A parliamentary probe shows the squatters some of who were too young to have been the late Samuel’s workers claimed they took possession of the land after his sons left the country having failed to resolve their father’s ownership of the land.
With the owner dead, and his leasehold expired the military also lay claim on the piece even though it had not paid for it.
The army had sought to buy the land from Mr Samuels who asked for Sh25 million but the government offered Sh3.5 million.
He refused the offer and went to court which confirmed his asking price at Sh23 million. However, the government never paid him and although the Sh3.5 million was deposited in court during the hearing there was no evidence that the money was wired to Mr Samuels or his beneficiaries.
The military also felt their financial position did not warrant buying property right in the middle of a residential area that would require buying adjacent properties to secure the area.
The military’s only interest in the land is noted by Major General Munyao’s 1987 letter to the commissioner of lands asking them to disregard the military advisory that appeared to reject the land.
Over 30 years later the military remembered the land and earmarked it for senior non-commissioned officers hosing under the affordable housing programme.
It is at this time that Uchumi was also signing a deal with Jewel Complex, a company belonging to the Jesus Winners Ministry, which had committed to buy the 20-acre piece of land for Sh2.8 billion.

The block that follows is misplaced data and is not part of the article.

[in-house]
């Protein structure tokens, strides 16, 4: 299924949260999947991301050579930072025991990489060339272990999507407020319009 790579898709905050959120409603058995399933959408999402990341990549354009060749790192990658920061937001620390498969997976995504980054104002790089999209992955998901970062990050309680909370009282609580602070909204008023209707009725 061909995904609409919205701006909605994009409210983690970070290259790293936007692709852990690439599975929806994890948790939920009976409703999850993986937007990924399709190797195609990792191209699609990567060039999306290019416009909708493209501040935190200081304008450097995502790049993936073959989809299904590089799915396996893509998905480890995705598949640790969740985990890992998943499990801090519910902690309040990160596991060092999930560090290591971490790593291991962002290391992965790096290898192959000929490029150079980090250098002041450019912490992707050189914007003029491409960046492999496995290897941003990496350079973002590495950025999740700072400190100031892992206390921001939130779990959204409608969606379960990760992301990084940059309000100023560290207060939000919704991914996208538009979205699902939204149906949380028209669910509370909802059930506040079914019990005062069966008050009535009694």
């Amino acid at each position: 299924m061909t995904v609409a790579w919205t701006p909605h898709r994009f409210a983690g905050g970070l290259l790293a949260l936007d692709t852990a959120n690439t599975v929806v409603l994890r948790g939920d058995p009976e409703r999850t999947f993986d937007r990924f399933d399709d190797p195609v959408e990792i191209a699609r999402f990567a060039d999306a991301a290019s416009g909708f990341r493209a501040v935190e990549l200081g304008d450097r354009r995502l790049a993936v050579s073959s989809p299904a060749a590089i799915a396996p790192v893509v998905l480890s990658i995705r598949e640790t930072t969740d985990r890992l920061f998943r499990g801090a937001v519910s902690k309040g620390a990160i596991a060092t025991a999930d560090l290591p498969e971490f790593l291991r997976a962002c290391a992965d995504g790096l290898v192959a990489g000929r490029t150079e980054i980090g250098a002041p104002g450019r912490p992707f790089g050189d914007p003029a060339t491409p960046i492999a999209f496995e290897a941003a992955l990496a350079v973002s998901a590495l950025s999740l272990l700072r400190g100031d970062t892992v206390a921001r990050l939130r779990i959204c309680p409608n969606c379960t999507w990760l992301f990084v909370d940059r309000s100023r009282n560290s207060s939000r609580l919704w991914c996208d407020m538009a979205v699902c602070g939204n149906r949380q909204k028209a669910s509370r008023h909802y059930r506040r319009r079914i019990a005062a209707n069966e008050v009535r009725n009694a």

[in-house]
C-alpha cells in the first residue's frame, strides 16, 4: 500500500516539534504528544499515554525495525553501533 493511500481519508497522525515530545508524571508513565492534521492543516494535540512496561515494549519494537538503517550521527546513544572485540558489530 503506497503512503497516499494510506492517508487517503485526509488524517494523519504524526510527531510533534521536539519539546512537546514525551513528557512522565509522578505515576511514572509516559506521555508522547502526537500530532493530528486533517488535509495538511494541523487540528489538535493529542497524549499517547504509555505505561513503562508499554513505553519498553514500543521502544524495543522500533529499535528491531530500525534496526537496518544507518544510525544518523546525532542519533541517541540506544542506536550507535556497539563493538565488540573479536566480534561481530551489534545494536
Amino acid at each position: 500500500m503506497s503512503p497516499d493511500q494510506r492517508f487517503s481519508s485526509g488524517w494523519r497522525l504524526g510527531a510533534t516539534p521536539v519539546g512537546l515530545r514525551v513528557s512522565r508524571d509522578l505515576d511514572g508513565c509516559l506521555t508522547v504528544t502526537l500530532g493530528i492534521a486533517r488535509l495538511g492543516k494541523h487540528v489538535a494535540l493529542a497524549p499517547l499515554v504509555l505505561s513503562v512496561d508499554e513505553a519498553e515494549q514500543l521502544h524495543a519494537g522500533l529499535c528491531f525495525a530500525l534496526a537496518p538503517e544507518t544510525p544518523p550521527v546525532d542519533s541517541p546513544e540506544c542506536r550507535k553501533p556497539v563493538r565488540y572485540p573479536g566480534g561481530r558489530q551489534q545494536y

KDF moved its equipment and set up a camp on the prime parcel in Kasarani, near the Thika Superhighway claiming 17 acres of the property, creating a standoff with the cash-strapped retailer.
The church agreed to buy the three acres not in dispute pending approval from the Trade ministry led by Cabinet Secretary Betty Maina.
It is unclear why the government has not cleared Uchumi to sell the property even after the retailer obtained a no objection letter from the military to dispose of the parcel.
Now, the church group that bought part of Uchumi’s Kasarani land is demanding a refund of Sh401 million plus interest if the retailer fails to close the transaction in 21 days.
Jesus Winners Ministry said they had taken out a loan and paid the money to the retailer but have waited four years to conclude the transaction that is now stuck in the Ministry of Trade.
The church has now issued a 21-day ultimatum to the retailer to either conclude the sale or refund the money with 24 percent interest on the deposit.
Uchumi Supermarket is yet again facing collapse, its vast lands having failed to help in its rescue. The government has promised it shareholder loans of up to Sh600 million but this often has come in late and in small doses insufficient to save the retailer.
In September 2016, the government of Kenya approved the injection of Sh1.8 billion within 90 days. By the time the first tranche of Sh500 million was wired in January 2017 Uchumi’s expenses and current trade creditors had accumulated arrears of Sh720 million and it was under intense pressure to settle these obligations. The second tranche that was anticipated within the next 30 days, was received in December 2017 almost 10 months later.
Uchumi is still waiting for money from the government for compulsory acquisition of its land and approval to sell the three acres as its last hope before angry creditors vote to shut it down next week.